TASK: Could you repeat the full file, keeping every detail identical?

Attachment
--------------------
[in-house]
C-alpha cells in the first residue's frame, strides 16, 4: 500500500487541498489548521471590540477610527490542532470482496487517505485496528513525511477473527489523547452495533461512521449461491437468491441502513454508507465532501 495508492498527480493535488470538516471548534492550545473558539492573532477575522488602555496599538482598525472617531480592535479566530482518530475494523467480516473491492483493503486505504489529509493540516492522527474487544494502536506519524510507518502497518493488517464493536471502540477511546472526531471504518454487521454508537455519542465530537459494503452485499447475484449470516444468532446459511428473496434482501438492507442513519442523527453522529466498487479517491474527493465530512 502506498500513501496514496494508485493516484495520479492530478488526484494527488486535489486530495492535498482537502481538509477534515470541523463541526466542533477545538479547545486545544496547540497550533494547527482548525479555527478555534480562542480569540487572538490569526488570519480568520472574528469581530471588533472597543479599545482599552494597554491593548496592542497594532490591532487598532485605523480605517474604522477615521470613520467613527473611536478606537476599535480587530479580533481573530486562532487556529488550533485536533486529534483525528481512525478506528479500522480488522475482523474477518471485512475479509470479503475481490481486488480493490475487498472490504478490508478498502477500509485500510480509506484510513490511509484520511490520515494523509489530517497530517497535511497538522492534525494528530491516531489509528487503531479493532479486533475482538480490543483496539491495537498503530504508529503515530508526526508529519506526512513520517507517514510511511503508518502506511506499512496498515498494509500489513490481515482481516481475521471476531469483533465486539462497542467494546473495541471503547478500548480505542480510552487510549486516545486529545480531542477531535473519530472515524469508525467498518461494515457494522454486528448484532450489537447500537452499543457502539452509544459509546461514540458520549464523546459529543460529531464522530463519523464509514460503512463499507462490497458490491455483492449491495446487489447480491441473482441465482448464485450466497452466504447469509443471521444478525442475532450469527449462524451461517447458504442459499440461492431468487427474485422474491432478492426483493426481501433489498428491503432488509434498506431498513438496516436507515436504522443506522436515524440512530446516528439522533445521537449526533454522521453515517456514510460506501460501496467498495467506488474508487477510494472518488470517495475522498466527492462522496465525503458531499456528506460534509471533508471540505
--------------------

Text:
[in-house]
C-alpha cells in the first residue's frame, strides 16, 4: 500500500487541498489548521471590540477610527490542532470482496487517505485496528513525511477473527489523547452495533461512521449461491437468491441502513454508507465532501 495508492498527480493535488470538516471548534492550545473558539492573532477575522488602555496599538482598525472617531480592535479566530482518530475494523467480516473491492483493503486505504489529509493540516492522527474487544494502536506519524510507518502497518493488517464493536471502540477511546472526531471504518454487521454508537455519542465530537459494503452485499447475484449470516444468532446459511428473496434482501438492507442513519442523527453522529466498487479517491474527493465530512 502506498500513501496514496494508485493516484495520479492530478488526484494527488486535489486530495492535498482537502481538509477534515470541523463541526466542533477545538479547545486545544496547540497550533494547527482548525479555527478555534480562542480569540487572538490569526488570519480568520472574528469581530471588533472597543479599545482599552494597554491593548496592542497594532490591532487598532485605523480605517474604522477615521470613520467613527473611536478606537476599535480587530479580533481573530486562532487556529488550533485536533486529534483525528481512525478506528479500522480488522475482523474477518471485512475479509470479503475481490481486488480493490475487498472490504478490508478498502477500509485500510480509506484510513490511509484520511490520515494523509489530517497530517497535511497538522492534525494528530491516531489509528487503531479493532479486533475482538480490543483496539491495537498503530504508529503515530508526526508529519506526512513520517507517514510511511503508518502506511506499512496498515498494509500489513490481515482481516481475521471476531469483533465486539462497542467494546473495541471503547478500548480505542480510552487510549486516545486529545480531542477531535473519530472515524469508525467498518461494515457494522454486528448484532450489537447500537452499543457502539452509544459509546461514540458520549464523546459529543460529531464522530463519523464509514460503512463499507462490497458490491455483492449491495446487489447480491441473482441465482448464485450466497452466504447469509443471521444478525442475532450469527449462524451461517447458504442459499440461492431468487427474485422474491432478492426483493426481501433489498428491503432488509434498506431498513438496516436507515436504522443506522436515524440512530446516528439522533445521537449526533454522521453515517456514510460506501460501496467498495467506488474508487477510494472518488470517495475522498466527492462522496465525503458531499456528506460534509471533508471540505